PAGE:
After the film festival where I managed to see 8 feature films and 5 shorts, you’d have thought I might have wanted a break from the cinema for a while. And ordinarily I probably would have, but Control has just come out and I was impatient to see it. So we went to the cinema on a miserable Tuesday evening.
I really enjoyed it although as with most films I’ve seen in the last two weeks ‘enjoyment’ doesn’t really seem an appropriate emotion. I’m not sure exactly what I was expecting, but somehow I thought it would be more experimental than it was – it was very much a straightforward biopic, albeit a beautifully shot one with fantastic music.
A few years ago I did try to read Deborah Curtis’ book ‘Touching from a Distance’ on which it is based, but the ins and outs of Ian Curtis’ domestic arrangements didn’t really interest me. I think I preferred the image of the tragic artist to the reality, but perhaps it’s a sign that I’ve grown up that the ordinariness is just as interesting. And when I cried at the end (rather embarrassingly as we were soon thrust out into the glaring light of the shopping centre, where my red eyes and trembling lip couldn’t be hidden), it wasn’t so much for the waste of genius, but for the broken family and friends left behind.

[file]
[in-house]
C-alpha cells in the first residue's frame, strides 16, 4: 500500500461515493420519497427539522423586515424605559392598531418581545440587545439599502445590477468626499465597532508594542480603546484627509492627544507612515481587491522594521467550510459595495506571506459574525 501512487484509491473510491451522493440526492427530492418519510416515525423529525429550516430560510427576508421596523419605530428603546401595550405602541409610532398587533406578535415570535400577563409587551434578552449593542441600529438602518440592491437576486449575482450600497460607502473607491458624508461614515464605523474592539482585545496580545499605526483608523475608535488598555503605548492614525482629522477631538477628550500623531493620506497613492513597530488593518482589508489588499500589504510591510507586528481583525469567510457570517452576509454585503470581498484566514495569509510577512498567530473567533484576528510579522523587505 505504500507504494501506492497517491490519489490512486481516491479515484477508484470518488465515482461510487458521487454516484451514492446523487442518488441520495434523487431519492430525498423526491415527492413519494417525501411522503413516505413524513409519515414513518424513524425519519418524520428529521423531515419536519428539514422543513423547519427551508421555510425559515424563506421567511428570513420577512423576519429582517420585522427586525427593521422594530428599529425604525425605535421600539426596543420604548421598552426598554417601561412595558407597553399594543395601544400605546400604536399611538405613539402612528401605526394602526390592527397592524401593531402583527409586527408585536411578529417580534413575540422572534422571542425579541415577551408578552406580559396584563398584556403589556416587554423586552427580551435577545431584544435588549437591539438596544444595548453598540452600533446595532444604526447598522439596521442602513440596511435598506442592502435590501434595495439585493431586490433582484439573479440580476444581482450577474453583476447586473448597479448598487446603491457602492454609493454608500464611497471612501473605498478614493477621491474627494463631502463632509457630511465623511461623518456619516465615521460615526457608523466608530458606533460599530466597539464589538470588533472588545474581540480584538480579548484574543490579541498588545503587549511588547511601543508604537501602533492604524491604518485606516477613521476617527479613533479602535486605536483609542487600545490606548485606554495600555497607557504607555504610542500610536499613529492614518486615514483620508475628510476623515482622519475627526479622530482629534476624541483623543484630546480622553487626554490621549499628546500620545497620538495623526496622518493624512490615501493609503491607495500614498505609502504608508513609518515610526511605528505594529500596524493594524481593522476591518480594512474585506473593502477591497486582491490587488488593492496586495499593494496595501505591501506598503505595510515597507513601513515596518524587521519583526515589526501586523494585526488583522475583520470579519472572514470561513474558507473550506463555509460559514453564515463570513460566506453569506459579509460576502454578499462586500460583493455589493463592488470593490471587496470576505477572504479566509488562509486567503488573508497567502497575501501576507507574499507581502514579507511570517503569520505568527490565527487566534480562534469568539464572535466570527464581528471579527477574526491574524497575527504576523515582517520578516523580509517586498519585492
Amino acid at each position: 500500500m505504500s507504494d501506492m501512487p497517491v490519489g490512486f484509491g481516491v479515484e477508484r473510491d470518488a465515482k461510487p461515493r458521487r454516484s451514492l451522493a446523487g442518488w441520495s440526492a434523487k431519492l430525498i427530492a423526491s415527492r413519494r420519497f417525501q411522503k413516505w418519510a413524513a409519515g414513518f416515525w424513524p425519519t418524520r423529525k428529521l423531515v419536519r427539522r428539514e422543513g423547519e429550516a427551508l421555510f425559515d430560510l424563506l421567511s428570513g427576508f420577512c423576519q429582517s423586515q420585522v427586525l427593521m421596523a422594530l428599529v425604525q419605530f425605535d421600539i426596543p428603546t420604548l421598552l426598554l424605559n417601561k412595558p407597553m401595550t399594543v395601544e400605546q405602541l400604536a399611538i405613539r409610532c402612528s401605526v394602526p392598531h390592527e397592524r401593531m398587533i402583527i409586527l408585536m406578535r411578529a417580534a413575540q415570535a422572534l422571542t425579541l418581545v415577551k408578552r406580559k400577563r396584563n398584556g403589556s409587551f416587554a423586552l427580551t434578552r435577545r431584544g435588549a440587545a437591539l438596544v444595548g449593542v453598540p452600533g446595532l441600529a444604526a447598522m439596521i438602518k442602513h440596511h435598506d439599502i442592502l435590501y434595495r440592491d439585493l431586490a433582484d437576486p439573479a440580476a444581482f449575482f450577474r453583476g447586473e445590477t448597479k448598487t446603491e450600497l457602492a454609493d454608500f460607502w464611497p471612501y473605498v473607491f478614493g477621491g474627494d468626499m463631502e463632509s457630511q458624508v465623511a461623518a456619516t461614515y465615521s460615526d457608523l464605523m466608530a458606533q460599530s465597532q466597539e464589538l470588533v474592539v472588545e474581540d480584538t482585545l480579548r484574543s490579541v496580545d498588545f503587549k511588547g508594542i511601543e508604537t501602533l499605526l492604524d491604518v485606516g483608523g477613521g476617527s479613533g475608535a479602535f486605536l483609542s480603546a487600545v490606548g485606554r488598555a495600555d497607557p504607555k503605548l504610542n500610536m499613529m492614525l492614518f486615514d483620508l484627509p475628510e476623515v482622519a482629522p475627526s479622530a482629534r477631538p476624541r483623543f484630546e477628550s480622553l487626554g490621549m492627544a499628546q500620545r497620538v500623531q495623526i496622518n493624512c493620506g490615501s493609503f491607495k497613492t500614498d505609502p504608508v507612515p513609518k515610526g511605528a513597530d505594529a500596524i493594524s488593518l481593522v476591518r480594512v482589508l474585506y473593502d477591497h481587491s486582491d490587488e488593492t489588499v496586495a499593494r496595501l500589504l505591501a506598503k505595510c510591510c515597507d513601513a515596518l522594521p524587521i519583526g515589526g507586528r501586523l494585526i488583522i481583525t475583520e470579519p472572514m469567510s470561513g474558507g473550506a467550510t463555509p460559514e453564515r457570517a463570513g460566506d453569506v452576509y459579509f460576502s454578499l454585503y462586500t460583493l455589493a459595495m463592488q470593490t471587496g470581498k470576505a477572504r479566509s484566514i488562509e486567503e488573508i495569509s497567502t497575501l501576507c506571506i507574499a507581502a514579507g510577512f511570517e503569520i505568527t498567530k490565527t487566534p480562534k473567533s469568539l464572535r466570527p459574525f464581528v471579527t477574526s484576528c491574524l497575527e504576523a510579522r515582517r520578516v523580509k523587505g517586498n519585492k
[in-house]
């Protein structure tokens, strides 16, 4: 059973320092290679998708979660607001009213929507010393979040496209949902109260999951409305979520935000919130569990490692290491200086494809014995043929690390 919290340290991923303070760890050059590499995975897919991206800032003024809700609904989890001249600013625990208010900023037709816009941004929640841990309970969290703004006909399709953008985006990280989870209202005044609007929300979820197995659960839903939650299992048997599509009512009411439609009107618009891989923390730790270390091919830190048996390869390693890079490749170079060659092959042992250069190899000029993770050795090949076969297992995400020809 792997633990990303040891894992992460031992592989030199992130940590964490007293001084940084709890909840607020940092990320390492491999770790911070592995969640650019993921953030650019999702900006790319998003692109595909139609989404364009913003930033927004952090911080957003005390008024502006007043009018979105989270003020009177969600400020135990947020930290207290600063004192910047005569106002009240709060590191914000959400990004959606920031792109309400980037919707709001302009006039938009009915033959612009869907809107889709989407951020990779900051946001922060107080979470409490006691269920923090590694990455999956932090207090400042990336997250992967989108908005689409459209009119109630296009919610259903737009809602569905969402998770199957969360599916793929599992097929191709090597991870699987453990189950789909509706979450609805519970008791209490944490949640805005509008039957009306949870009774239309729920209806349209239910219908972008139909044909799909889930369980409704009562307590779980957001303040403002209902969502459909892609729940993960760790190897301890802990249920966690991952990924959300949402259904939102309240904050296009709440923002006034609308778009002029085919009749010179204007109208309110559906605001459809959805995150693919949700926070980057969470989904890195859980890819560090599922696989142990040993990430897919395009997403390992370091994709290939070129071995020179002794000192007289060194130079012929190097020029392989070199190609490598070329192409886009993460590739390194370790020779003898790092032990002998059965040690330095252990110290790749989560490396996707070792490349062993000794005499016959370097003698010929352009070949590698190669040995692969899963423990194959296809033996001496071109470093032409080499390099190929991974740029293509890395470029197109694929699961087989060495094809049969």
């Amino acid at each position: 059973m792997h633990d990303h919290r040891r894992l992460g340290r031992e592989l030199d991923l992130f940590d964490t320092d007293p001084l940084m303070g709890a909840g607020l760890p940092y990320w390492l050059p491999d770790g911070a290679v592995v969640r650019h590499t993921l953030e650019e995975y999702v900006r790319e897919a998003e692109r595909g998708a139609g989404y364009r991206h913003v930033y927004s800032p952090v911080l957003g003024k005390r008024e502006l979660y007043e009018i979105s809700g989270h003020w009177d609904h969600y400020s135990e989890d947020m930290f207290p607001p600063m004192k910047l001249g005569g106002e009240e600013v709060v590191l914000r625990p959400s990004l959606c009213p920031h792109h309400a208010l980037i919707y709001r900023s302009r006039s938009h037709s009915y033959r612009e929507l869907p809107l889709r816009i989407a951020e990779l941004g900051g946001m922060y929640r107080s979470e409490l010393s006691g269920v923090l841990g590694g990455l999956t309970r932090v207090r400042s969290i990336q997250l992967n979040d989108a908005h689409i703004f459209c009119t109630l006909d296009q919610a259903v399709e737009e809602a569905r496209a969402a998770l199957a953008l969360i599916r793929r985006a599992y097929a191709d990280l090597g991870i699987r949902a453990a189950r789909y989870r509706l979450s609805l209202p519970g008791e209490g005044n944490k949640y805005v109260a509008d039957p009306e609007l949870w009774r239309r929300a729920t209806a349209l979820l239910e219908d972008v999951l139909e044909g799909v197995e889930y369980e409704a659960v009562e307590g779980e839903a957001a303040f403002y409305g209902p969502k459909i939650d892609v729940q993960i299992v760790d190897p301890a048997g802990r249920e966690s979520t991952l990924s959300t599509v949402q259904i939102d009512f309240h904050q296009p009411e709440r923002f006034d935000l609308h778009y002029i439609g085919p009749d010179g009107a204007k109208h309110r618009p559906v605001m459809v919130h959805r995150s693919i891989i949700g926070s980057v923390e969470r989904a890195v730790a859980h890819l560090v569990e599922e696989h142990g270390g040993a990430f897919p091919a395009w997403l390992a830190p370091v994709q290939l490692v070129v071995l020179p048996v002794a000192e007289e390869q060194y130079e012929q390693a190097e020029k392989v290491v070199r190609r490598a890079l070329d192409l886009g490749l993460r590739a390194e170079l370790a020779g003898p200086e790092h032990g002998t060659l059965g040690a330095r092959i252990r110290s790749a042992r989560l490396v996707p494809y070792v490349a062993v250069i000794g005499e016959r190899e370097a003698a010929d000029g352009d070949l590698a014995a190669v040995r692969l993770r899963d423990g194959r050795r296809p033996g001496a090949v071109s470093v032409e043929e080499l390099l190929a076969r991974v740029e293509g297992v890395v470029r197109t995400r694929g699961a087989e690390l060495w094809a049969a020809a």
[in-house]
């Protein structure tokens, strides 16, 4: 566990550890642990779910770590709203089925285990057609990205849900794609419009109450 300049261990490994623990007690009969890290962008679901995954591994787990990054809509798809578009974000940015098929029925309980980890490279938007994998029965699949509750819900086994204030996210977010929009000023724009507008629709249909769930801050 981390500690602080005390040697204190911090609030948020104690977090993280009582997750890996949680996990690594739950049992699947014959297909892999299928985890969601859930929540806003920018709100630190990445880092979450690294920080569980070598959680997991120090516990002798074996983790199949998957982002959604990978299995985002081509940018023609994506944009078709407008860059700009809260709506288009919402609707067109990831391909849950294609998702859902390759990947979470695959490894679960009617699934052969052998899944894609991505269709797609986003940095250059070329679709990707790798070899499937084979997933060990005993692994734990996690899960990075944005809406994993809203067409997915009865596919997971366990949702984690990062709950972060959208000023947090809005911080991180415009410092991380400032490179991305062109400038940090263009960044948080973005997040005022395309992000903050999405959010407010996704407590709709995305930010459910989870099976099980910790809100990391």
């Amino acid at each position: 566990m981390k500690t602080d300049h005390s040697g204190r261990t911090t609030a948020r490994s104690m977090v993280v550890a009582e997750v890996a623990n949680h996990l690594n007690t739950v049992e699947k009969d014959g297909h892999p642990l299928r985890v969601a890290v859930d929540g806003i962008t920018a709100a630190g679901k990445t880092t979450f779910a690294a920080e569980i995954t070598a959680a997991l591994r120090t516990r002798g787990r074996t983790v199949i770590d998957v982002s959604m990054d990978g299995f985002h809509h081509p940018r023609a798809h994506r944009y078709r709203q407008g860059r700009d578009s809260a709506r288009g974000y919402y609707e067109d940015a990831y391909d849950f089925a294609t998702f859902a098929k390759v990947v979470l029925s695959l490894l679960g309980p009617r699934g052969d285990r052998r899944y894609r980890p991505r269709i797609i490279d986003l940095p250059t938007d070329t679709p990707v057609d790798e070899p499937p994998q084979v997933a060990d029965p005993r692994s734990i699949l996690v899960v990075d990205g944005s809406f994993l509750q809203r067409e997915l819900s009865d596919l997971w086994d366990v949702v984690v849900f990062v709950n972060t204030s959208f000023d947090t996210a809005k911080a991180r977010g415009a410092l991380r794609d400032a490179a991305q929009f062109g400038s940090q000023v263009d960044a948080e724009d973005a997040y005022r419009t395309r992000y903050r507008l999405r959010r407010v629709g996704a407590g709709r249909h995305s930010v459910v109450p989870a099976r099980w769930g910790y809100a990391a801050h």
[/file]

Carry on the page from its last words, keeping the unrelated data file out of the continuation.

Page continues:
In interviews with the surviving members, its always obvious how devastated they were by the loss of their frontman at a ridiculously young age, but as a friend probably more than a creative force (they did after all recover and go on to greater success as New Order) and I don’t think that has ever left them. Control shows that friendship, the laddish behaviour, the ordinariness and their absolute youth which hadn’t equipped them to deal with this.
I do wonder though who is going to see Control besides those who already love Joy Division?
It doesn’t have any big stars in it like ‘Walk the Line’ (which I found hugely disappointing) or the triumphing adversity that ‘Ray’ did that seems to pack ‘em in at the multiplex, and it certainly doesn't glamorise rock n roll death as perhaps The Doors might. To existing fans the story is probably already well known what with the book, 24 Hour Party People, various Manchester music documentaries (which have been in overdrive recently with the death of Tony Wilson and the anticipation of this film). The story of Factory Records and its various bands is something so familiar to me, I suppose as the story of The Beatles might be to someone growing up in the sixties or Bible stories are to a strong Christian. I might have wondered if I really needed to see another film about this but it still brought something new to the subject and especially proves an interesting counterpoint to 24 Hour Party People, which was very much Wilson's story whereas this is undoubtedly Ian Curtis'.